| | Advanced Search


Patriots’ 2014 Schedule Released—Patriots' 2014 Schedule Released

John Perilli: Battle Heats Up to Succeed Fox in House District 4—Keep an eye on this one...

Newport Goes Daffy with Weeklong Daffodil Celebration—Over 250,000 blooming daffodils on display

B’s Dominate Wings, Take Game 3—shut out Detroit 3-0 to take 2-1 series…

Organize + Energize: 4 Ways Getting Organized Will Save You Money—Stop wasting time and money

Dear John: Single Dad - How Do I Handle Daughter’s Adolescence?—How to support your daughter through puberty

State Report: Marijuana Tax + Bill Targets Prostitutes and Pimps—Plus increased sentences for gang crimes

John Rooke - Thinking Out Loud—JR's column on the sports stories and personalities…

RI Beauty Insider: Pedi Nation – Get the Best Pedicure Ever—A guide to finding a pristine pedi place

Fit for Life: Fail to Plan? Plan to Fail—Plan and prioritize, and you will prevail


Loughlin Says State Should Pay Interest on Late Tax Refunds

Wednesday, May 26, 2010


Congressional candidate John Loughlin today called on the state to make interest payments to Rhode Islanders who are still waiting for their tax refunds from the state.

“It’s patently unfair that the state can hold on to YOUR money for an indefinite period of  time but can charge interest and penalties if you are just a few days late in paying them,” said Loughlin, a Republican state rep from Tiverton who is running to fill the seat being vacated by Patrick Kennedy.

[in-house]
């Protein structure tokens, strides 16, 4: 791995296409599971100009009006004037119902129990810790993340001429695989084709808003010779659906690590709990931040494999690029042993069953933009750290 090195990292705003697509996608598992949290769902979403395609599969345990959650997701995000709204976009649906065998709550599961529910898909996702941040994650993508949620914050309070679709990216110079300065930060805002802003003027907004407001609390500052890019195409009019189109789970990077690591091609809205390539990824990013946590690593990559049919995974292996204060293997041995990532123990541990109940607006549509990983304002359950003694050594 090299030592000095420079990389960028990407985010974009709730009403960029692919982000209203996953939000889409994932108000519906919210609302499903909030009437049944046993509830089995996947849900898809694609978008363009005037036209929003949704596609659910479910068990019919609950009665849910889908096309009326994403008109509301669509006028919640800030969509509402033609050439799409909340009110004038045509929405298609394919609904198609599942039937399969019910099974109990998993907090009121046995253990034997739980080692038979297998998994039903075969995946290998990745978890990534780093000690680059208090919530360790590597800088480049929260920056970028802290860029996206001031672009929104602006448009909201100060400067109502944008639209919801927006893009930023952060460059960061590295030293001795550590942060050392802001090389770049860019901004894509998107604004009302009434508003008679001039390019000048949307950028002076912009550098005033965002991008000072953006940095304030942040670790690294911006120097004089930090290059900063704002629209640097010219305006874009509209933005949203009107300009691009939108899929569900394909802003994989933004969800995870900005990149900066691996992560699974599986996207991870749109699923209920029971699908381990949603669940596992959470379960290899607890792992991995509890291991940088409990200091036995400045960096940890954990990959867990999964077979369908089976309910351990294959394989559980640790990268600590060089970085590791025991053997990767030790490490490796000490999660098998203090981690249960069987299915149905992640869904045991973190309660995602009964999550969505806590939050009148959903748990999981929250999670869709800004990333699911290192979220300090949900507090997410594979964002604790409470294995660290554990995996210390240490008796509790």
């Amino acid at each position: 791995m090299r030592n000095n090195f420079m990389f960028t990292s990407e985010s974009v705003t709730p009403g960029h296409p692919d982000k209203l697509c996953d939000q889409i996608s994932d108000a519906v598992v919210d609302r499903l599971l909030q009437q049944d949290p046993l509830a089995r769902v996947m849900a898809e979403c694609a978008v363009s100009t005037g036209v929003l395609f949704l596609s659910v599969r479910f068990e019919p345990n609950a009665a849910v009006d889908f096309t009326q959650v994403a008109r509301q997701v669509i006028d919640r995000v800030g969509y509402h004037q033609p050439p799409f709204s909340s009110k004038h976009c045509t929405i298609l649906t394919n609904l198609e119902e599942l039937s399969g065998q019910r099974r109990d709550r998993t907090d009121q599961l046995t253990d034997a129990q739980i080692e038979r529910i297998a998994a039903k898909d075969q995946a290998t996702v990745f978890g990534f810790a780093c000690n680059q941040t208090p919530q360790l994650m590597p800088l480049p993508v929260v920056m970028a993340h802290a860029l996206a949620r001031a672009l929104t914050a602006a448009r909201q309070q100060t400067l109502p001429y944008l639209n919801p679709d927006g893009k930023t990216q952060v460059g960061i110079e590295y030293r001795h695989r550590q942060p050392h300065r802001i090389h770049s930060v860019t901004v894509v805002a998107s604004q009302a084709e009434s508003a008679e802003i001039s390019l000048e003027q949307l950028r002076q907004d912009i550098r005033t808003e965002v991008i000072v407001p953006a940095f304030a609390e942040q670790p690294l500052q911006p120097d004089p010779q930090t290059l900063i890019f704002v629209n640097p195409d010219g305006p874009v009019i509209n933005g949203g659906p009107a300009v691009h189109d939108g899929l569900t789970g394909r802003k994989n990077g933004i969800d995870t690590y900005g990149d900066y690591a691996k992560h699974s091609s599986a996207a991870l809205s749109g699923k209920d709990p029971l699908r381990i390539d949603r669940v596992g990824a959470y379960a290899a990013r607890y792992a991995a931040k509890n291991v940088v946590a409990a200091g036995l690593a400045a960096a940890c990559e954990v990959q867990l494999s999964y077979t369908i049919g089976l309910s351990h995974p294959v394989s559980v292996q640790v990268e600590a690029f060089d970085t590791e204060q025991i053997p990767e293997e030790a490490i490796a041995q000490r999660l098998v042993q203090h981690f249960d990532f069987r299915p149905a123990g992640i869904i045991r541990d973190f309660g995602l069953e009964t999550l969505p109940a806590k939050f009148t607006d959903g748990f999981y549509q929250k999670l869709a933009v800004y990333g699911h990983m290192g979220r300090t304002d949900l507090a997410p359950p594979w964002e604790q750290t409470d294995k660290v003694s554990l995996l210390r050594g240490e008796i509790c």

Earlier today, GoLocalProv reported that as many as 53,000 Rhode Islanders were waiting for $36.3 million in refund checks. The state has held up payments, in part, because the deadline for filing taxes was extended from April 15 to May 11. The state is releasing the payments as revenue from other sources coming in to cover them.

Payments are now arriving three weeks later than processed, rather than the normal one to two weeks. By law, the state has up to 90 days to send out a refund before it has to pay interest.

As a state rep, Loughlin has filed a bill that would instead mandate interest payments after 60 days, at the same rate that the state uses to charge taxpayers for overdue payments.

“The state is using the taxpayers’ money to stay afloat while the taxpayers are worried about putting food on the table,” Loughlin said. “We have to remember that government is here to serve our needs, not the other way around.”


Enjoy this post? Share it with others.

Write your comment...

You must be logged in to post comments.